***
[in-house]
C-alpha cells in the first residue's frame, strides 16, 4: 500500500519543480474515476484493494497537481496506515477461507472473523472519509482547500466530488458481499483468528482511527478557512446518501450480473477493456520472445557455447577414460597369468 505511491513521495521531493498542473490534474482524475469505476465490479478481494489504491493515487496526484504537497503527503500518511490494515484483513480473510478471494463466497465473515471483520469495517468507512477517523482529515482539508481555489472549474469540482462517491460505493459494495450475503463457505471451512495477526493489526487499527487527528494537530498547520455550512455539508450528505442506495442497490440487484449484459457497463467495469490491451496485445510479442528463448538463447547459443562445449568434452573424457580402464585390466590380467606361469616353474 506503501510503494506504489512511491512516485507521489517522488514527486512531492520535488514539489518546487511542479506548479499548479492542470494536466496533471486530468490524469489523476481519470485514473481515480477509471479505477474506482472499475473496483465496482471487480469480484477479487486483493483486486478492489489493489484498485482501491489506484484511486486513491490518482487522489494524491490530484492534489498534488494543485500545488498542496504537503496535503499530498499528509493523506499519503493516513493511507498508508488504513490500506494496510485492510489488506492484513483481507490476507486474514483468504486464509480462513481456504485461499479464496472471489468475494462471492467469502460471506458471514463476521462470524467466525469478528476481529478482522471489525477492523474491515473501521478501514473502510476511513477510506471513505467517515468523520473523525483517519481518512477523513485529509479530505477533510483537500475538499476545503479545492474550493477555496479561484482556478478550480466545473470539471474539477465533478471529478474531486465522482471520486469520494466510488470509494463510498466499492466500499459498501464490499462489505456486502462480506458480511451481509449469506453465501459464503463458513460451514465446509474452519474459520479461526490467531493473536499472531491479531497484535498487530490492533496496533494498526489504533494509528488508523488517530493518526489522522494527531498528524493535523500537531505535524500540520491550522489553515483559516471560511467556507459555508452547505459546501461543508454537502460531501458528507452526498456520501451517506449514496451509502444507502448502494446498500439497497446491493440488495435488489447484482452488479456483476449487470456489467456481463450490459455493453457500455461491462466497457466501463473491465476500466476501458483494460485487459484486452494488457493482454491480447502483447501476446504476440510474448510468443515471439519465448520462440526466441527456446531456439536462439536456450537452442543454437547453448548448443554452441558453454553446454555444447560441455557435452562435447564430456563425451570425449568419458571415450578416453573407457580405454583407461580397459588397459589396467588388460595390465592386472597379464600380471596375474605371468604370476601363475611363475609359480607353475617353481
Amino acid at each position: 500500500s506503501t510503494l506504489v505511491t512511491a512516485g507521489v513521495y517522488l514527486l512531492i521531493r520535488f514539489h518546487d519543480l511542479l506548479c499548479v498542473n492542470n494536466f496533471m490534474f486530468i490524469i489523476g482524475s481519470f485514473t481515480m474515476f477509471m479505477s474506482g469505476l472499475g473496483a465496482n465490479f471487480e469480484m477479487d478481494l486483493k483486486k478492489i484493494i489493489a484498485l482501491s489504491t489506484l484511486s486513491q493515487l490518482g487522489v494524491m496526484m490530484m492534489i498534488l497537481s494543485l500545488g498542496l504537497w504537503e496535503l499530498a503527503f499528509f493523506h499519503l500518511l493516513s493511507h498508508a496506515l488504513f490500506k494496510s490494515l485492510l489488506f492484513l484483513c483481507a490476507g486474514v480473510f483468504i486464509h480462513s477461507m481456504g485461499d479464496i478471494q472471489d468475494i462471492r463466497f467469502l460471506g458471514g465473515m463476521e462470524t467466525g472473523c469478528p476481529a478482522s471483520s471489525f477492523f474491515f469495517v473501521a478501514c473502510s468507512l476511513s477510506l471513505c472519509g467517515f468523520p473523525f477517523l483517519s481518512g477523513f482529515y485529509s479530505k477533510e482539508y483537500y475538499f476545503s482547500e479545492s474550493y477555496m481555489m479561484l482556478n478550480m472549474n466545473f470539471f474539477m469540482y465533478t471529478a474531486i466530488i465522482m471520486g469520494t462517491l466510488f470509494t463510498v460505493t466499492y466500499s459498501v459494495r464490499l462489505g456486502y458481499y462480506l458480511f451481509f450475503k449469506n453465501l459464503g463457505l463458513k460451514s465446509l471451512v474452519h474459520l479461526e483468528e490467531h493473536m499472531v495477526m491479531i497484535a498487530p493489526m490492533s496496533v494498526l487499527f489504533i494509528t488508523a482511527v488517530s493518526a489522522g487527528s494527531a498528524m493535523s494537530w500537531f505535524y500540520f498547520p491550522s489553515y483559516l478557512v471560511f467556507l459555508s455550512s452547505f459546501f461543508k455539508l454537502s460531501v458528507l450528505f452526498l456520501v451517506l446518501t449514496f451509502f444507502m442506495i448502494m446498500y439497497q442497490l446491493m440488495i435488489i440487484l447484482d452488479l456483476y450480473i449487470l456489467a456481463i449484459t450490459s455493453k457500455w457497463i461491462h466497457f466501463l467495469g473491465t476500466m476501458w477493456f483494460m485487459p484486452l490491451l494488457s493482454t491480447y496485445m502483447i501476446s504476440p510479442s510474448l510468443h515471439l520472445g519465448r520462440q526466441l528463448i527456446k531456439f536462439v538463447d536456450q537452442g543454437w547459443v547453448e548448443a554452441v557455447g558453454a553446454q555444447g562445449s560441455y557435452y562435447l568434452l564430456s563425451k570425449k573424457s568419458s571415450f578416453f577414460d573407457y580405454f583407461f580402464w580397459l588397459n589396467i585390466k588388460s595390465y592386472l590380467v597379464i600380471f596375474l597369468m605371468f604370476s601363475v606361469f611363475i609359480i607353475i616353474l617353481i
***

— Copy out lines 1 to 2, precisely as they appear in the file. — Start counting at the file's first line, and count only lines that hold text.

[in-house]
C-alpha cells in the first residue's frame, strides 16, 4: 500500500519543480474515476484493494497537481496506515477461507472473523472519509482547500466530488458481499483468528482511527478557512446518501450480473477493456520472445557455447577414460597369468 505511491513521495521531493498542473490534474482524475469505476465490479478481494489504491493515487496526484504537497503527503500518511490494515484483513480473510478471494463466497465473515471483520469495517468507512477517523482529515482539508481555489472549474469540482462517491460505493459494495450475503463457505471451512495477526493489526487499527487527528494537530498547520455550512455539508450528505442506495442497490440487484449484459457497463467495469490491451496485445510479442528463448538463447547459443562445449568434452573424457580402464585390466590380467606361469616353474 506503501510503494506504489512511491512516485507521489517522488514527486512531492520535488514539489518546487511542479506548479499548479492542470494536466496533471486530468490524469489523476481519470485514473481515480477509471479505477474506482472499475473496483465496482471487480469480484477479487486483493483486486478492489489493489484498485482501491489506484484511486486513491490518482487522489494524491490530484492534489498534488494543485500545488498542496504537503496535503499530498499528509493523506499519503493516513493511507498508508488504513490500506494496510485492510489488506492484513483481507490476507486474514483468504486464509480462513481456504485461499479464496472471489468475494462471492467469502460471506458471514463476521462470524467466525469478528476481529478482522471489525477492523474491515473501521478501514473502510476511513477510506471513505467517515468523520473523525483517519481518512477523513485529509479530505477533510483537500475538499476545503479545492474550493477555496479561484482556478478550480466545473470539471474539477465533478471529478474531486465522482471520486469520494466510488470509494463510498466499492466500499459498501464490499462489505456486502462480506458480511451481509449469506453465501459464503463458513460451514465446509474452519474459520479461526490467531493473536499472531491479531497484535498487530490492533496496533494498526489504533494509528488508523488517530493518526489522522494527531498528524493535523500537531505535524500540520491550522489553515483559516471560511467556507459555508452547505459546501461543508454537502460531501458528507452526498456520501451517506449514496451509502444507502448502494446498500439497497446491493440488495435488489447484482452488479456483476449487470456489467456481463450490459455493453457500455461491462466497457466501463473491465476500466476501458483494460485487459484486452494488457493482454491480447502483447501476446504476440510474448510468443515471439519465448520462440526466441527456446531456439536462439536456450537452442543454437547453448548448443554452441558453454553446454555444447560441455557435452562435447564430456563425451570425449568419458571415450578416453573407457580405454583407461580397459588397459589396467588388460595390465592386472597379464600380471596375474605371468604370476601363475611363475609359480607353475617353481